More Videos

Petrosal AVM: Intraoperative Fluorescence

April 21, 2016

Transcript

This is a nice example of a petrosal arteriovenous malformation, a small one that had ruptured. This is a 57 year-old male who presented with a spontaneous cerebellar ICH. You can see the location of the hemorrhage relatively deep associated with an abnormal tangle of vessels on the CT angiogram. Here again is the location of the hematoma, and the malformation facing the petrosal surface of the cerebellum. Angiogram was completed. You can see the location of the malformation primarily fed from the superior cerebellar, as well as the anterior inferior cerebellar artery feeding vessels. The draining vein travels laterally, and joins the transfer sinus. He subsequently underwent a retromastoid craniotomy, here's the exposure tentorium, dural of the petrous bone and the cerebellum, mobilization of the cerebellum allowed identification of the important neurovascular structures within this cerebellar pontine angle cisterns. My first goal was to identify the neurovascular structures as well as the draining vein. I suspect that the draining vein is located here, moving towards the transfer sinus. Another draining vein deeper was not expected although there is a normal vein closer to the fifth cranial nerve. An ICG angiogram was completed. FLOW 800 evaluation in this case revealed the draining vein to be the one located here as expected. Again, the FLOW 800 assisted with careful identification of the correct draining vein. So here's a normal vein, arterialized vein, and the malformation is located along the petrosal surface of the cerebellum. Here's the further inspection of the normal vein. Here's the seven and eighth cranial nerves. Some of the feeding vessels to the malformation from the ICA are apparent. Small cord ecotomy within the petrosal surface of the cerebellum was conducted. I wanted to reach the hematoma. First identified some of the deep white matter feeders to the AVM. You can see fixed retractors are not used. Dynamic retraction is utilized. Some bleeding was encountered from the deep, white matter feeders. These feeders were controlled in a timely fashion. I redirected my attention more posterially to avoid these feeding vessels and reached the hematoma cavity. Here's again, circumferential disconnection of the malformation, working along its apex, disconnecting all the ICA branches. Here's a more demagnified view. The draining vein was carefully protected, as you can see here at the tip of my arrow. Here's the hematoma cavity. The blood clot is being evacuated. Now moving toward the superior part of the malformation, trying to disconnect some of the superior cerebellar artery feeding vessels. Malformation appears to be relatively well disconnected. However, there are still some feeding vessels coming from the anterior surface of the malformation. Here's disconnecting some of the ICA feeding vessels. Additional feeding vessels from the inferior pole of the malformation are being coagulated and sacrificed. I always keep the area of the cerebral pontine fissure in mind to avoid any injury to the brain stem during my dissection. Here's another feeding vessels from ICA, it's been coagulated and cut. This feeding vessel had to be more coagulated before it was cut. An additional feeding vessel toward the malformation. I felt at this juncture that most of the feeding vessels are disconnected. The draining vein appeared more dark. The intraoperative ICG angiogram was repeated. A FLOW 800 evaluation was analyzed, which revealed continued arterialization of the draining vein, therefore, I must have missed some of the superior cerebral artery feeding vessels that have to be disconnected before the nidus is delivered. So I redirected my attention along the more superior aspect of the draining vein, I worked around the vein to disconnect some of the residual feeding vessels from the SCA. Here's the tentorium, the arachnoid band, fourth cranial nerve is most likely there at the tip of the arrow. Then I continued to disconnect the malformation circumferentially, additional feeding vessels at the depth of the malformation are disconnected. Here are some of the superior cerebellar artery branches just on the lateral surface of the brain stem. These feeding vessels on the surface of the brain stem are disconnected in an epipure fashion. Here you can see that the nidus is essentially only connected by the draining vein. Here's the draining vein, appears collapsed. A final ICG angiogram on FLOW 800 analysis revealed no further flow within the draining vein, as you can see here, it's essentially dark in this area. Now the vein is coagulated and cut, and the malformation is ultimately extracted. More demagnified view of our operative cavity, additional hematoma was removed. No residual AVM is apparent. Seven and eighth cranial nerve, fifth cranial nerve, and other demagnified view of our operative cavity using dynamic retraction, and postoperative angiogram confirmed complete exclusion of the malformation. And this patient made an excellent recovery and his gait improved after surgery. Thank you.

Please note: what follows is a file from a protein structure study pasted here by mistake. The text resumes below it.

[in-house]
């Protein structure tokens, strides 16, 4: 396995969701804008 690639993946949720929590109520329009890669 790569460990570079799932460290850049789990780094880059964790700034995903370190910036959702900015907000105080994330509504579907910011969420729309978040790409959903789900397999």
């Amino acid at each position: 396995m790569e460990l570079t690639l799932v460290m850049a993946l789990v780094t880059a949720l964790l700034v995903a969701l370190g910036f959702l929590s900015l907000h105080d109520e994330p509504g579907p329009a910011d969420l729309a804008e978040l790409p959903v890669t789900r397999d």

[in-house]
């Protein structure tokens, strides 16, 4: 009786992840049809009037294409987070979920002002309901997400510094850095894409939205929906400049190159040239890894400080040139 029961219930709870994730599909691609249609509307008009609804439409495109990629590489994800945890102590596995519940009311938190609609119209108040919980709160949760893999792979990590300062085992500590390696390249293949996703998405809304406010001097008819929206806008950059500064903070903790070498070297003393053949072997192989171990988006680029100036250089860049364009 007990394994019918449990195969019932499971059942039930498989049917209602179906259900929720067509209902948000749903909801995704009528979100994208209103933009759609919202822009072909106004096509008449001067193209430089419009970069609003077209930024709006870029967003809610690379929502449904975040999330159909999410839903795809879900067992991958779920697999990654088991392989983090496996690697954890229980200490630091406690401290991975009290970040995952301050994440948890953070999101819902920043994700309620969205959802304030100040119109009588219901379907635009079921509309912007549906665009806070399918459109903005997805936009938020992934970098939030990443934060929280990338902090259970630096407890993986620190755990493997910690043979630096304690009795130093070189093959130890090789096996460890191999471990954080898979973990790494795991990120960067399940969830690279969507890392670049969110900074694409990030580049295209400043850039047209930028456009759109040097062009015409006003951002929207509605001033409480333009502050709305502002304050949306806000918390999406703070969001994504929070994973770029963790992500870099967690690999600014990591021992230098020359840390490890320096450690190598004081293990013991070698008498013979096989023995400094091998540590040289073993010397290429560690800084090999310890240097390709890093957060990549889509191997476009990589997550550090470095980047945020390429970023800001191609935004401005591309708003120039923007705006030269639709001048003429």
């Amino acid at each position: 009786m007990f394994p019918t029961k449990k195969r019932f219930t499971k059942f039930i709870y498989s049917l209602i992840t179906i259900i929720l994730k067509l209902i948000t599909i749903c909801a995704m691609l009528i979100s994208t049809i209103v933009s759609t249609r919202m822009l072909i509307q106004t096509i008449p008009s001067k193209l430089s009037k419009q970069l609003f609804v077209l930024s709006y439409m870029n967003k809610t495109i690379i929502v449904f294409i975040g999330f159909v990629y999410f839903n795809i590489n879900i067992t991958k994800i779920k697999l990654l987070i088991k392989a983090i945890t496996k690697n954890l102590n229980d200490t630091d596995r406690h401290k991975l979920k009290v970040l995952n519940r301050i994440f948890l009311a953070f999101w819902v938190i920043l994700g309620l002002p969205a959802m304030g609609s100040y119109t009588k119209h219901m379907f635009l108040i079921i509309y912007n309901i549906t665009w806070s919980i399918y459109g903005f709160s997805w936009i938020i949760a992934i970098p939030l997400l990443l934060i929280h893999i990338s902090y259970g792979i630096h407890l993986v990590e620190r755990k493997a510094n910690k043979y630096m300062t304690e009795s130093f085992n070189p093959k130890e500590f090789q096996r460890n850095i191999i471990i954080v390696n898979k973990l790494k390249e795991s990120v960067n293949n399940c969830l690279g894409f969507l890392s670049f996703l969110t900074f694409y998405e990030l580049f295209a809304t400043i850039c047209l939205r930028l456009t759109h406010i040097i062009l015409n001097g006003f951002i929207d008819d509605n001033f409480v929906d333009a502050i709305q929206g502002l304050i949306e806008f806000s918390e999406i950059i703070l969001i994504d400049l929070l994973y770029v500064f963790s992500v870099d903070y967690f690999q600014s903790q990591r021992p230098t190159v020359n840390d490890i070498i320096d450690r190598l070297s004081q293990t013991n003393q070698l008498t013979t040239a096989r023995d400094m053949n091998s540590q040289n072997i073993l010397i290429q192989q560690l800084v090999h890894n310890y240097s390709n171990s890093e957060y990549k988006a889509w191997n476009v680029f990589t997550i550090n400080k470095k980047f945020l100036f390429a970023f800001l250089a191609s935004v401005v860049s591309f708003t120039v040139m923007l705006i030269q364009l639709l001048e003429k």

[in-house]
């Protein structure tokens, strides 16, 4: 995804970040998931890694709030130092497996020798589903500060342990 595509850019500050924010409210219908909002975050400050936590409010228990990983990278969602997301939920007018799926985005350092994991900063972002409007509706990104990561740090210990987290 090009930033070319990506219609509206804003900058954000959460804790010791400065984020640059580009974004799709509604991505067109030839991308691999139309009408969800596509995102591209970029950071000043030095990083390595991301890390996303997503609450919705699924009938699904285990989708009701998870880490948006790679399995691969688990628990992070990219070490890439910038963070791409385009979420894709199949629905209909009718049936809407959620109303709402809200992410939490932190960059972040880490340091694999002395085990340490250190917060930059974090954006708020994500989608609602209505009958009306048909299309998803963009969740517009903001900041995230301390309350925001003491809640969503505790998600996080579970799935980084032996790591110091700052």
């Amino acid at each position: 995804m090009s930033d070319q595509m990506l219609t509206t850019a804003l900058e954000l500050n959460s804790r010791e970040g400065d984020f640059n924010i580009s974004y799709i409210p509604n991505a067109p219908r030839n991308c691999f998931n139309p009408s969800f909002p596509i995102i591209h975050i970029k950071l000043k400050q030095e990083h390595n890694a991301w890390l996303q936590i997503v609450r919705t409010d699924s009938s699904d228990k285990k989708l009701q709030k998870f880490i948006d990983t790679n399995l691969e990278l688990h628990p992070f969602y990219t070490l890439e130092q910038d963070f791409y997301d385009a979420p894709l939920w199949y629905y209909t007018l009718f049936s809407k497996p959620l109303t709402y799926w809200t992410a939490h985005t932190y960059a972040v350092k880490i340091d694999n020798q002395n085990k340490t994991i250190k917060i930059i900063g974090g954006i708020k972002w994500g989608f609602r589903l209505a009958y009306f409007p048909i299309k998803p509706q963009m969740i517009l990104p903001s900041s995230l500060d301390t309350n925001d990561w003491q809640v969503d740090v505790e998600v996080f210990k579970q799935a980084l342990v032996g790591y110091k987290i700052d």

Please login to post a comment.

Top
You can make a difference: donate now. The Neurosurgical Atlas depends almost entirely on your donations: donate now.